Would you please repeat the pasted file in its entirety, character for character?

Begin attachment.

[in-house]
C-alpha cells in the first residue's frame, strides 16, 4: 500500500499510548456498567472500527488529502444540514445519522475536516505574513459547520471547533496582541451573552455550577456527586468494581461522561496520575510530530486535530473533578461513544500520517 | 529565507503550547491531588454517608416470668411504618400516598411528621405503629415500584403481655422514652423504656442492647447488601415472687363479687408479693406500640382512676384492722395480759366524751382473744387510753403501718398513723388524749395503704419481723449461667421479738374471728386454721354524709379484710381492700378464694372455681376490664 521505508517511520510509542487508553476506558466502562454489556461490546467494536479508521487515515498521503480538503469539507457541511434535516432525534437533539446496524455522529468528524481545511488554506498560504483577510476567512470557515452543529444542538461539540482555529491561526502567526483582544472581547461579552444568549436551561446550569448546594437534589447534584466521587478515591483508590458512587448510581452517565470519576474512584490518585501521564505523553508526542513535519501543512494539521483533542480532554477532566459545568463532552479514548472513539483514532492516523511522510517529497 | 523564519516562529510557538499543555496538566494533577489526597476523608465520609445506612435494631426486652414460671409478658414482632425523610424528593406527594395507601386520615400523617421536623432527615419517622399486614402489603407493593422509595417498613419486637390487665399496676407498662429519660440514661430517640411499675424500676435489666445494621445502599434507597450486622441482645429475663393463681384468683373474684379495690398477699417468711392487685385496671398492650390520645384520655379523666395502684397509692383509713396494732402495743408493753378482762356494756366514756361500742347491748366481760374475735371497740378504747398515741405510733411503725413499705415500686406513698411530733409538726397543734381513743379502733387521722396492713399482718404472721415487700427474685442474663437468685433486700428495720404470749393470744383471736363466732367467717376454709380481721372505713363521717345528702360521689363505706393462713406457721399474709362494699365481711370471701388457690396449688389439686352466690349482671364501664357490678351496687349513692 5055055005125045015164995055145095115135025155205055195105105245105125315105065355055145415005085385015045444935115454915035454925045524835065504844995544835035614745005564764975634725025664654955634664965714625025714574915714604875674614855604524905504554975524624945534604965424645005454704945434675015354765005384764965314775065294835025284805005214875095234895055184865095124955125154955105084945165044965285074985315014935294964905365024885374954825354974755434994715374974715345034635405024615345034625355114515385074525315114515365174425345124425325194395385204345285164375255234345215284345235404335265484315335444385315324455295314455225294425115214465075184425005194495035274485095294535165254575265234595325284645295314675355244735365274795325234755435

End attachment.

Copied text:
[in-house]
C-alpha cells in the first residue's frame, strides 16, 4: 500500500499510548456498567472500527488529502444540514445519522475536516505574513459547520471547533496582541451573552455550577456527586468494581461522561496520575510530530486535530473533578461513544500520517 | 529565507503550547491531588454517608416470668411504618400516598411528621405503629415500584403481655422514652423504656442492647447488601415472687363479687408479693406500640382512676384492722395480759366524751382473744387510753403501718398513723388524749395503704419481723449461667421479738374471728386454721354524709379484710381492700378464694372455681376490664 521505508517511520510509542487508553476506558466502562454489556461490546467494536479508521487515515498521503480538503469539507457541511434535516432525534437533539446496524455522529468528524481545511488554506498560504483577510476567512470557515452543529444542538461539540482555529491561526502567526483582544472581547461579552444568549436551561446550569448546594437534589447534584466521587478515591483508590458512587448510581452517565470519576474512584490518585501521564505523553508526542513535519501543512494539521483533542480532554477532566459545568463532552479514548472513539483514532492516523511522510517529497 | 523564519516562529510557538499543555496538566494533577489526597476523608465520609445506612435494631426486652414460671409478658414482632425523610424528593406527594395507601386520615400523617421536623432527615419517622399486614402489603407493593422509595417498613419486637390487665399496676407498662429519660440514661430517640411499675424500676435489666445494621445502599434507597450486622441482645429475663393463681384468683373474684379495690398477699417468711392487685385496671398492650390520645384520655379523666395502684397509692383509713396494732402495743408493753378482762356494756366514756361500742347491748366481760374475735371497740378504747398515741405510733411503725413499705415500686406513698411530733409538726397543734381513743379502733387521722396492713399482718404472721415487700427474685442474663437468685433486700428495720404470749393470744383471736363466732367467717376454709380481721372505713363521717345528702360521689363505706393462713406457721399474709362494699365481711370471701388457690396449688389439686352466690349482671364501664357490678351496687349513692 5055055005125045015164995055145095115135025155205055195105105245105125315105065355055145415005085385015045444935115454915035454925045524835065504844995544835035614745005564764975634725025664654955634664965714625025714574915714604875674614855604524905504554975524624945534604965424645005454704945434675015354765005384764965314775065294835025284805005214875095234895055184865095124955125154955105084945165044965285074985315014935294964905365024885374954825354974755434994715374974715345034635405024615345034625355114515385074525315114515365174425345124425325194395385204345285164375255234345215284345235404335265484315335444385315324455295314455225294425115214465075184425005194495035274485095294535165254575265234595325284645295314675355244735365274795325234755435